Tuesday, 10 February 2015

Colin Wilson - Spider World: The Tower & Spider World: The Delta (Grafton, 1987)


[I have avoided spoilers in this review, so anyone can read it.]

I read and enjoyed Colin Wilson's first two Spider World novels - The Tower and The Delta - when they were published in 1987 - the two volumes from Grafton books make up one novel - and I have recently finished reading them aloud as bedtime stories. The tow books make up one story arc.

(I mention this, because on Amazon there is a confusing plethora of names and volumes - if you buy the 1987 Grafton paperbacks you will get what you need. For some strange reason the novels are out of print.)


I would highly recommend these books. Reading aloud a novel, in short nightly segments, places considerable demands on a book - and any story which can survive this treatment and still seem satisfying and worthwhile - both night-by-night and overall - is a book to be reckoned with.

Spider World passed this test with flying colours.

Perhaps the best recommendation I can make about Spider World is that after something like 1000 (large) pages, the end of the novel, the conclusion of the plot, is very satisfying - both in terms of bringing together the threads, and also spiritually; and how seldom can that be said of a book?


Spider World depicts a society in which humans are slaves (and food) to highly evolved and intelligent giant spiders, or else the humans are hiding in remote places as small precarious groups of marginal hunter gatherers. It is not just the spiders that are gigantic, but many other bugs of various types: a dangerous place!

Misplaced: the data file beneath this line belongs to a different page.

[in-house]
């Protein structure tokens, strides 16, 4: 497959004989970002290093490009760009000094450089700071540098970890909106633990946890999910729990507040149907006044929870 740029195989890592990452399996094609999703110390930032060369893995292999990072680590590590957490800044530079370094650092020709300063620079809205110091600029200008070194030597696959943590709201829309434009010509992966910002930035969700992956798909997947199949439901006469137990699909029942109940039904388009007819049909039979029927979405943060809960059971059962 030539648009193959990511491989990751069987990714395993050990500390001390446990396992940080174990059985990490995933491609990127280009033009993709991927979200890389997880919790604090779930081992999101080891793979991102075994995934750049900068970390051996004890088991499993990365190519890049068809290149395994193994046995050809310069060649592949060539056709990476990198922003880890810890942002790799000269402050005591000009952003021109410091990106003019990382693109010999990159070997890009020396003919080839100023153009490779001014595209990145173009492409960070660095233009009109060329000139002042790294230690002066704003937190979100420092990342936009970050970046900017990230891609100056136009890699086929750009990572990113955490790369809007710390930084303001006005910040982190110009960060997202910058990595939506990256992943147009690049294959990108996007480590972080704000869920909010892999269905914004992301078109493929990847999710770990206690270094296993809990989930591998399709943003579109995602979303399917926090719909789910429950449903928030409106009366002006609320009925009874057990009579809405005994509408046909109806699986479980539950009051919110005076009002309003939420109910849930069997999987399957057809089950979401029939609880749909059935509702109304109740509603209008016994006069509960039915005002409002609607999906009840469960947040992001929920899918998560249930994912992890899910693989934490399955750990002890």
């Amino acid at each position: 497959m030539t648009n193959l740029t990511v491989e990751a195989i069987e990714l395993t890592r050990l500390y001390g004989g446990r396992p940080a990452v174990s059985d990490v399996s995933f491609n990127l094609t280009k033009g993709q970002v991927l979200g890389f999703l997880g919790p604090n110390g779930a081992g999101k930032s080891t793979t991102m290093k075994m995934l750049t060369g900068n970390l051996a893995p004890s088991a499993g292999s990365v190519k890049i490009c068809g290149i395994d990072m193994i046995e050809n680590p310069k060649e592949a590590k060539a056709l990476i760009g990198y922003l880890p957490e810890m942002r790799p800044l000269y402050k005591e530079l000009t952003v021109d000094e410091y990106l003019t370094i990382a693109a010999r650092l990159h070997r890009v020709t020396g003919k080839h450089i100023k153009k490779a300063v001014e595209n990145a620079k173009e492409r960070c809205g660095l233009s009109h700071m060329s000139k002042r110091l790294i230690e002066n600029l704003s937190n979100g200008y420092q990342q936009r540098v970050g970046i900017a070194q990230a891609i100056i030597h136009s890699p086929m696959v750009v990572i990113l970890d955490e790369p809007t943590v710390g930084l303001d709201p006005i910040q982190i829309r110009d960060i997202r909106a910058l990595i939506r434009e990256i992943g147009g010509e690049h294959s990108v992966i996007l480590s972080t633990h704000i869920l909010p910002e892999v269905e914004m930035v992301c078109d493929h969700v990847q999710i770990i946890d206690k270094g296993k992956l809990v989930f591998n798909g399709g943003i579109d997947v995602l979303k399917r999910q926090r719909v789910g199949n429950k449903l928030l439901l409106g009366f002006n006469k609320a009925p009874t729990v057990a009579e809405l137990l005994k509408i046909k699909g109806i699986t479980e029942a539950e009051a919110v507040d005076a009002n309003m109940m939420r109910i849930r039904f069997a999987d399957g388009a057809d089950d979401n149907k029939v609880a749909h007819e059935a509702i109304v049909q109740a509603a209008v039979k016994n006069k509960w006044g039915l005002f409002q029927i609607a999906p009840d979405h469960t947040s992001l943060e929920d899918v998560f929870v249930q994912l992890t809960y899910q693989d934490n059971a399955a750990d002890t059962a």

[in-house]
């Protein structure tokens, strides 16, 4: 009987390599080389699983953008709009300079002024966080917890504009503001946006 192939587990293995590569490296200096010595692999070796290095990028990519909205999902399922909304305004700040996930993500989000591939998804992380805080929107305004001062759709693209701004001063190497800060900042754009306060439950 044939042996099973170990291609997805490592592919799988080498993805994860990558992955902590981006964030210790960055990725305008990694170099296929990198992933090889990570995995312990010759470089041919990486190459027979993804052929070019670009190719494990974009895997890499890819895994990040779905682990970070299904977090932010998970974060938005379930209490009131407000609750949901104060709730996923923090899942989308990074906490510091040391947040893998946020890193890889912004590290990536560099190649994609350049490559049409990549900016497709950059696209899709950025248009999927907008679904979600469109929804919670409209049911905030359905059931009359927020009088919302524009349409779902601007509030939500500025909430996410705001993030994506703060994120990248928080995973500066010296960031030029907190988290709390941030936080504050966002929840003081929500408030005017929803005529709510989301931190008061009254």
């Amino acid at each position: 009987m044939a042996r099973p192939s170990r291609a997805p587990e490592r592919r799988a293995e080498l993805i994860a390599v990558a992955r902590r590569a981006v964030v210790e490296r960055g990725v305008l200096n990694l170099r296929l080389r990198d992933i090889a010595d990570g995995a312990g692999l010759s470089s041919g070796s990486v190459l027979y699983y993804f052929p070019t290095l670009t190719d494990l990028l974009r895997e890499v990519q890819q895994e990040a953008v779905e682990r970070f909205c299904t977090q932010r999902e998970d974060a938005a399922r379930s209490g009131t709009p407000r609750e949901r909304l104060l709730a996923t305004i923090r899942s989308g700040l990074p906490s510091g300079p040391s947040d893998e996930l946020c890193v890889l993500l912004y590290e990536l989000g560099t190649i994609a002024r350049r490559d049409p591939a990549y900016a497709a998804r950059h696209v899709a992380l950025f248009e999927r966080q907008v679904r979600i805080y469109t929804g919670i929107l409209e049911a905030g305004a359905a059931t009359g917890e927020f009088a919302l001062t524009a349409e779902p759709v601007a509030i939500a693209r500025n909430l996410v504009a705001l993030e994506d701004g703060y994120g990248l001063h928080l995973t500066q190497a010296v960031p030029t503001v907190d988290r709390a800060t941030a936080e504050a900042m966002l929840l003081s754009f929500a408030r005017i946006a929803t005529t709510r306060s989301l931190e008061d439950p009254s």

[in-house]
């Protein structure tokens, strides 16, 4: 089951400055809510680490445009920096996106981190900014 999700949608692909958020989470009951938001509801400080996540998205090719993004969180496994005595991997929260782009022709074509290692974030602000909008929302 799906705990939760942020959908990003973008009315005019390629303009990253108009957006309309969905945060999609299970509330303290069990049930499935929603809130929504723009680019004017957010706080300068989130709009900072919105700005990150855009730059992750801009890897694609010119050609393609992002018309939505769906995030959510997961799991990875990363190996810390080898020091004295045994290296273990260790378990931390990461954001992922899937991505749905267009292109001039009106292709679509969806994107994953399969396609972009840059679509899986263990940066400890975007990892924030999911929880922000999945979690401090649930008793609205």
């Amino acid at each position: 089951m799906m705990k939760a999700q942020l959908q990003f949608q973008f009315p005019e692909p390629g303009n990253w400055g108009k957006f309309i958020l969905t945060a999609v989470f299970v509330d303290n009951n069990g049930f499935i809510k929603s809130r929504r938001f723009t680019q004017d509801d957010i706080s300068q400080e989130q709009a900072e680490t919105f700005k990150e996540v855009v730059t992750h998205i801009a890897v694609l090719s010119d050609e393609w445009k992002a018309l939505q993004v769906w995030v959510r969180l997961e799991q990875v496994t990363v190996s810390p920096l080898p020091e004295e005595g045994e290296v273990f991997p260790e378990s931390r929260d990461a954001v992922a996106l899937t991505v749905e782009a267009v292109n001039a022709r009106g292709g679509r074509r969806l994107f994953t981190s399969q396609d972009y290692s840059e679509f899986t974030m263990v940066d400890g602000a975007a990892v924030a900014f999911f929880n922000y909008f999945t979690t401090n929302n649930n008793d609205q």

The basic situation makes for plenty of excitement and adventure, but the main focus of these novels is psychological - they are about the powers of the mind (actual and potential) such as will, concentration, intelligence, telepathy and animistic sensitivity to life.

The whole thing is written from the perspective of the hero Niall, a young man with distinctive psychological (or 'psychic') gifts. As the plot unfolds, he (and we) discover how humans got into this situation; and discover also the powers of the mind which enabled spiders to become the dominant (or co-dominant) species.

Like all of Colin Wilson's work, the underlying theme is human consciousness, and its expansion and strengthening - but in this instance the theme of consciousness is deepened by a convincing and rather beautiful religious dimension.


The first two-volume Spider World (i.e. The Tower and the Delta) was followed by another two stories set in the same world, which I will not discuss here.

But clearly the Tower/ Delta is a very considerable creative achievement in that rarely-successful genre The Philosophical Novel - and deserves to be much more widely read (and to be reprinted!).

In the meantime, you would be wise to snap-up the cheaper secondhand copies, while they are still available.


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